393.) Plaintiff also appears to suggest that magistrate judge did not conduct a proper hearing and
that “[n]ot a great deal of time was spent addressing the issues here.” (Obj. at 388-89.) With respect
to plaintiff’s clarifying explanation in her objection, defendant argues that the magistrate judge did
not invite further explanation from plaintiff,2 and the “explanation” consists of improper post-hoc
arguments and new exhibits that were not before the magistrate judge. (Resp. at 508.)
As an initial matter, it is inappropriate for plaintiff to offer evidence and arguments in her
objections to the order that were not presented in the motion to compel or before the magistrate
judge. See Nathan v. Ohio State Univ., No. 2:10-CV-872, 2013 WL 139874, at *4 (S.D. Ohio Jan.
10, 2013) (citing Murr v. United States, 200 F.3d 895, 902 (6th Cir. 2000)) (further citation
omitted); Hunkler v. United States, No. 2:13-MC-40, 2015 WL 619324, at *1 (S.D. Ohio Feb. 10,
2015) (“Petitioner’s argument is procedurally barred as he did not raise it before the Magistrate
Judge.”) (citing Nathan, 2013 WL 139874, at *4 (“[D]istrict courts do not have to consider
arguments on review that were not raised before the magistrate judge.”)). Even considering
plaintiff’s clarifying explanations, she simply reargues her motion but fails to establish that the
magistrate judge’s multiple reasons for denying the motion pursuant to Rule 26 are clearly
erroneous or contrary to law.
The magistrate judge’s ruling is grounded in the federal rules and legal authority, and the
fact that plaintiff disagrees with his conclusion, or that another judicial officer may have reached
a different conclusion, does not mean that Magistrate Judge Limbert erred or abused his discretion
in denying plaintiff’s motion to compel. See Sherrod, 2014 WL 309948, at *2; Hyland v.
Homeservices of Am., Inc., No. 3:05-CV-612, 2012 WL 1680109, at *3 (W.D. Ky. May 14, 2012)
(“Under the clearly erroneous standard, a court reviewing a magistrate judge's order should not
ask whether the finding is the best or the only conclusion that can be drawn from the evidence.”)
Plaintiff construes the magistrate judge’s order as an invitation to provide additional information, citing the following
language: “Without additional explanation, the undersigned is hard-pressed to allow access to this information that
does not appear comparable to Plaintiff’s areas or markets.” (Obj. at 393 (citing MJ Order at 265).) Given that the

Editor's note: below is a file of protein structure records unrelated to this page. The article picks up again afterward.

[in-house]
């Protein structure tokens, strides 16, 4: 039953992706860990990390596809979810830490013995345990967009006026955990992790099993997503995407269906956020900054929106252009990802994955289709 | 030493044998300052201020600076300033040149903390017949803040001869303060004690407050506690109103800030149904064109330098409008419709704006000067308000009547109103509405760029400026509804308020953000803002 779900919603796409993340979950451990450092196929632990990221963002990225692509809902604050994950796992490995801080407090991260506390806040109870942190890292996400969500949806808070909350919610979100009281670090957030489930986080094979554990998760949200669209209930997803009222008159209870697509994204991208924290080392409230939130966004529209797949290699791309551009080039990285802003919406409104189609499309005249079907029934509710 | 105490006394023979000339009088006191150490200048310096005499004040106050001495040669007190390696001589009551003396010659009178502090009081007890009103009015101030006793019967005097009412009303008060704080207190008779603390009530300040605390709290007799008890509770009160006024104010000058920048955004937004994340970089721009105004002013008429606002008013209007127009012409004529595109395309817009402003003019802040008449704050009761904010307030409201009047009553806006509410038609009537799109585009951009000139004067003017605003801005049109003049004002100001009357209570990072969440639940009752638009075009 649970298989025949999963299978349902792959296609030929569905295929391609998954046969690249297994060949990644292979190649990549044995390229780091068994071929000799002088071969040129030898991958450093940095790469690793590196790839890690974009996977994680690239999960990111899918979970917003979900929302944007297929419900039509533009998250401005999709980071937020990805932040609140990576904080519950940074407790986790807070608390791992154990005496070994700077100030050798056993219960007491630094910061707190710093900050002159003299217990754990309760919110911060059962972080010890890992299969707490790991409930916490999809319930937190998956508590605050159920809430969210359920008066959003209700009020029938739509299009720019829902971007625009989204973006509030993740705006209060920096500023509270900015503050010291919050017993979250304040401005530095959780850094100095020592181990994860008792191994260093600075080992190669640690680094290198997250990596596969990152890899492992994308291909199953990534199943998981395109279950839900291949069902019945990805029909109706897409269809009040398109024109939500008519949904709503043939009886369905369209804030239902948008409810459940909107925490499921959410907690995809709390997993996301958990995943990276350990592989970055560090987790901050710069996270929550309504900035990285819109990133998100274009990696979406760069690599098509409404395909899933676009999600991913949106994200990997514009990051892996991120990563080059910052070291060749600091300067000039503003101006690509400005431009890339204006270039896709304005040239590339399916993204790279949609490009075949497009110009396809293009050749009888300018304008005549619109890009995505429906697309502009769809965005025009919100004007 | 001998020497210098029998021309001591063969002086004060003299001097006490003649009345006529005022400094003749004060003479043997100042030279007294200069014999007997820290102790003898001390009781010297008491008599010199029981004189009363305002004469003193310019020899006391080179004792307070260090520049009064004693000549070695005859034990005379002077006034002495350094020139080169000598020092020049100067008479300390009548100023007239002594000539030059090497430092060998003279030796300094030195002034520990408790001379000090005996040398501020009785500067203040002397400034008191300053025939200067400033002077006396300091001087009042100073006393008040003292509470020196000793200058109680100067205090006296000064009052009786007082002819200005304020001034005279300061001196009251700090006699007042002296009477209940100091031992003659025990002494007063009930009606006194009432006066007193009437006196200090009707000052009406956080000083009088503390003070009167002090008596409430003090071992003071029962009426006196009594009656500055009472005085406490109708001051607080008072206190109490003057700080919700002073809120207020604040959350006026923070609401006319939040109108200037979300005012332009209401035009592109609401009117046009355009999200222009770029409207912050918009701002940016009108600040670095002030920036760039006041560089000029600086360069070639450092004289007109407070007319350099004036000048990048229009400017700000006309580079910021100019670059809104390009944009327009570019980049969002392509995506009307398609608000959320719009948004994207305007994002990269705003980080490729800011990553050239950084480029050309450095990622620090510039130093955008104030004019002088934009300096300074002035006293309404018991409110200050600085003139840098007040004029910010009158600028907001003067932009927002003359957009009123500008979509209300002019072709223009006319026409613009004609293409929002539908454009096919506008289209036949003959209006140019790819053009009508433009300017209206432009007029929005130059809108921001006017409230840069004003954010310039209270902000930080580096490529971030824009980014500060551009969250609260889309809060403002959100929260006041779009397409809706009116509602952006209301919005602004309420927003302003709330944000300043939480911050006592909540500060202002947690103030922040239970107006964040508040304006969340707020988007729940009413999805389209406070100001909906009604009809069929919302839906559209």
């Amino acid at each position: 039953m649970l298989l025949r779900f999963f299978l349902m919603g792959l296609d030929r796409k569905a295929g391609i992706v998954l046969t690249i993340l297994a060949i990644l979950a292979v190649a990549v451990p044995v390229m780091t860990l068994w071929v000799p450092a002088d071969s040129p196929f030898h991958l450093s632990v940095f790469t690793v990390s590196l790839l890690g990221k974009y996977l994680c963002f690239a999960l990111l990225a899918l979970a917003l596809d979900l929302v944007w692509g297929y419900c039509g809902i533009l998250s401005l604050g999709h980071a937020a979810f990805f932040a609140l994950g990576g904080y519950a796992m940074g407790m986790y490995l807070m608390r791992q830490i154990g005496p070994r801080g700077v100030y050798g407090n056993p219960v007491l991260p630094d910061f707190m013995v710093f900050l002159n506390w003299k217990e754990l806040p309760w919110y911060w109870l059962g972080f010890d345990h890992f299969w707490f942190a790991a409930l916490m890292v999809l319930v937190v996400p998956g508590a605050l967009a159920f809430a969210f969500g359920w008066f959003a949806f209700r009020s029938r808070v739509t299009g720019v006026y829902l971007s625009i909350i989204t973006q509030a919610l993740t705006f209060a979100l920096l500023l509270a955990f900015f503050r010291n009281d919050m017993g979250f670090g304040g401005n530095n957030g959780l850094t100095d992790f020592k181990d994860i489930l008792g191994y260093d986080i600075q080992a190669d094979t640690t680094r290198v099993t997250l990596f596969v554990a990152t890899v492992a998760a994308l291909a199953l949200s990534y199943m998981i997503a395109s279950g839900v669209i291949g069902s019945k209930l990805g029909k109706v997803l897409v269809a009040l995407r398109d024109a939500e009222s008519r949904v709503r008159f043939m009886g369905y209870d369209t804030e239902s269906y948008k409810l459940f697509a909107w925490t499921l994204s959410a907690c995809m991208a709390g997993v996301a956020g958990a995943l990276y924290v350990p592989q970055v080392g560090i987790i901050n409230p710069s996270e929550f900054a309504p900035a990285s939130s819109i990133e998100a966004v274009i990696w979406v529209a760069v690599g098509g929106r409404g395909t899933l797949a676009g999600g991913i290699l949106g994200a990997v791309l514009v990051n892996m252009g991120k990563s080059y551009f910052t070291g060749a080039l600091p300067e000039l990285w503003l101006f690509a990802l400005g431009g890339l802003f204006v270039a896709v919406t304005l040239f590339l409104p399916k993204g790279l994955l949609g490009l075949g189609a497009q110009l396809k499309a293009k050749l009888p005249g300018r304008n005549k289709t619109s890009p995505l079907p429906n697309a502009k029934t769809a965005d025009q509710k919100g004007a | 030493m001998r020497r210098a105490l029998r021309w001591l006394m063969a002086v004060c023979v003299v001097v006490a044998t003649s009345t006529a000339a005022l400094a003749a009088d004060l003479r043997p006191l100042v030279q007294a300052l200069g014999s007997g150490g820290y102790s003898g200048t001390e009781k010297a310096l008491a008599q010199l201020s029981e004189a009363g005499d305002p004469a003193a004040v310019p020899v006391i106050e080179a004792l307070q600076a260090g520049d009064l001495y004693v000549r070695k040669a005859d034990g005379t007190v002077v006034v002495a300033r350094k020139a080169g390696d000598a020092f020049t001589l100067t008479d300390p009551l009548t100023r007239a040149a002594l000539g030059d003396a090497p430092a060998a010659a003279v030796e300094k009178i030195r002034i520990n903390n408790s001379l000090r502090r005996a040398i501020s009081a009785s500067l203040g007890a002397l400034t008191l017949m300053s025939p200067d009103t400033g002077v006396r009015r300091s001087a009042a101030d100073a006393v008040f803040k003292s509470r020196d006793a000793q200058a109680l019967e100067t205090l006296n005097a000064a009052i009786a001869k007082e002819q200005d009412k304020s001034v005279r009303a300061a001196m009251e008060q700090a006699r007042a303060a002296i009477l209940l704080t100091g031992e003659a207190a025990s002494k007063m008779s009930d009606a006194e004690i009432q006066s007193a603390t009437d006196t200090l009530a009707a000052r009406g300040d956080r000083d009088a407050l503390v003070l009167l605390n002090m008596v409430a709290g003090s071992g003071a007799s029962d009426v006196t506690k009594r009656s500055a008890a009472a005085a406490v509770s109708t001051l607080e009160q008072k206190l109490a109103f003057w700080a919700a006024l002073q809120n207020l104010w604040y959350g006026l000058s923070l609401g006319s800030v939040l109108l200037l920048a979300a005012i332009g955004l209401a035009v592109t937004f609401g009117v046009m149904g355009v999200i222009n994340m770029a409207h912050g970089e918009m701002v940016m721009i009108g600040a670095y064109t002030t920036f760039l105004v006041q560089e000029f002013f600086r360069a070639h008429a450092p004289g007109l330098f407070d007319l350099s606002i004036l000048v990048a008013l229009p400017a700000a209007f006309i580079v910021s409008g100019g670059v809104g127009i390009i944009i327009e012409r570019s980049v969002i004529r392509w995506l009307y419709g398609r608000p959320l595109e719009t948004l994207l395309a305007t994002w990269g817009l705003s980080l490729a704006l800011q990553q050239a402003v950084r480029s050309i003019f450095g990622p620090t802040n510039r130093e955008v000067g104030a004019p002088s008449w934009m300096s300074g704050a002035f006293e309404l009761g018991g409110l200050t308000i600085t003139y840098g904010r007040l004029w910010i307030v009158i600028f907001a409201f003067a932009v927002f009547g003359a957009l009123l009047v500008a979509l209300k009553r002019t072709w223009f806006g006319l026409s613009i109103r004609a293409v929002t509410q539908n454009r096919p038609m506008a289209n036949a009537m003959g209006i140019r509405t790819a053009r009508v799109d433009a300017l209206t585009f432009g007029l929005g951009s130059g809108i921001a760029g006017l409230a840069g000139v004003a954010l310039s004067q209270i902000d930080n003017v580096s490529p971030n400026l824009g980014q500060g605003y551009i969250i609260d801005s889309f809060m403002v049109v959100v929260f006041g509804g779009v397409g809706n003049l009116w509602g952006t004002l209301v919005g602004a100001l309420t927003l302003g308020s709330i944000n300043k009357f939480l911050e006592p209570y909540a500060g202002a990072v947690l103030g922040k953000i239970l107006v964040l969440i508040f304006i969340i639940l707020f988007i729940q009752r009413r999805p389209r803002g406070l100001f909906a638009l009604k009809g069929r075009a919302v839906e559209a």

magistrate judge declined plaintiff’s request for reconsideration, the Court agrees with defendant that the magistrate
judge’s order extended no such invitation.
(quoting Tri–Star Airlines, Inc. v. Willis Careen Corp. of Los Angeles, 75 F.Supp.2d 835, 839
(W.D. Tenn. 1999)). Having failed to establish that the magistrate judge’s order is clearly
erroneous or contrary to law, plaintiff’s objections are overruled.
3. Plaintiff’s stipulation that no additional written discovery was required
In her objection, plaintiff asserts that the second reason given by the magistrate for denying
the motion to compel is that the motion contradicted plaintiff’s prior stipulation that no additional
written discovery was required. (Obj. at 390-91.) In response, defendant argues that the magistrate
judge’s ruling was not grounded in this issue, and that plaintiff’s objection is a red herring. (Resp.
The defendant is correct on this point. The magistrate judge’s only reference to the
stipulation is to describe one of defendant’s arguments for denying the motion to compel, and
plaintiff’s opposing argument made at the hearing. (MJ Order at 262.) Magistrate Judge Limbert’s
ruling is not based on the issue of plaintiff’s prior stipulation regarding discovery, but entirely
based upon an analysis of LR 37.1 and Rule 26. Accordingly, the Court need not address plaintiff’s
objections as to this issue.
For all of the foregoing reasons, plaintiff’s objections to the order of the magistrate judge
denying the motion to compel are overruled. Plaintiff’s motion to compel is denied.
Defendant’s response to plaintiff’s objections notes that the magistrate judge’s order was
silent on defendant’s request for reasonable attorney fees and expenses incurred in opposing
plaintiff’s motion to compel, and in opposing plaintiff’s objections to the magistrate judge’s order.
(Resp. at 520-21.) This matter is referred to Magistrate Judge Limbert for consideration and
resolution of defendant’s request for attorney fees.
IT IS SO ORDERED.
Dated: April 19, 2017
HONORABLE SARA LIOI
UNITED STATES DISTRICT JUDGE